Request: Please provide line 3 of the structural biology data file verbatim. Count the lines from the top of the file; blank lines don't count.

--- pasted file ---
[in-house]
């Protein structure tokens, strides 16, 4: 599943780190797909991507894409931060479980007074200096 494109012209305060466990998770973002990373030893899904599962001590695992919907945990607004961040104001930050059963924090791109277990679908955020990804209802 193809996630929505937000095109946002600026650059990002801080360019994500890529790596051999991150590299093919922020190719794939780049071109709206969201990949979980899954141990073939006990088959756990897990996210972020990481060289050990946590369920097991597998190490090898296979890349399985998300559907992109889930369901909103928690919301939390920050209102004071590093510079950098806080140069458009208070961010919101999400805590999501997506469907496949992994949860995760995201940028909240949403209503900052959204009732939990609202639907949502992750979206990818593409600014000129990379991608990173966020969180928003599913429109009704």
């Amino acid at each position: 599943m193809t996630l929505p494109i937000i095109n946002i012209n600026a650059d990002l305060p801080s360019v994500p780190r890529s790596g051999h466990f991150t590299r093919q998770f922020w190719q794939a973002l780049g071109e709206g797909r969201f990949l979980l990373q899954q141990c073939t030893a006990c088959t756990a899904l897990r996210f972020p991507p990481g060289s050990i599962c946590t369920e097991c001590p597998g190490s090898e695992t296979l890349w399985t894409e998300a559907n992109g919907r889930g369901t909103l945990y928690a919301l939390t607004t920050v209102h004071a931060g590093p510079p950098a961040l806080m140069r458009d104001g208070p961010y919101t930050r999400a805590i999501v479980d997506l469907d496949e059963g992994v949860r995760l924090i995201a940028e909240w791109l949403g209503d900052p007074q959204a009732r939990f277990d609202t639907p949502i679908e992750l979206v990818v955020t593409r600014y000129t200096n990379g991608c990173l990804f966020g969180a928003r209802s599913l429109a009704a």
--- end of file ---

């Amino acid at each position: 599943m193809t996630l929505p494109i937000i095109n946002i012209n600026a650059d990002l305060p801080s360019v994500p780190r890529s790596g051999h466990f991150t590299r093919q998770f922020w190719q794939a973002l780049g071109e709206g797909r969201f990949l979980l990373q899954q141990c073939t030893a006990c088959t756990a899904l897990r996210f972020p991507p990481g060289s050990i599962c946590t369920e097991c001590p597998g190490s090898e695992t296979l890349w399985t894409e998300a559907n992109g919907r889930g369901t909103l945990y928690a919301l939390t607004t920050v209102h004071a931060g590093p510079p950098a961040l806080m140069r458009d104001g208070p961010y919101t930050r999400a805590i999501v479980d997506l469907d496949e059963g992994v949860r995760l924090i995201a940028e909240w791109l949403g209503d900052p007074q959204a009732r939990f277990d609202t639907p949502i679908e992750l979206v990818v955020t593409r600014y000129t200096n990379g991608c990173l990804f966020g969180a928003r209802s599913l429109a009704a």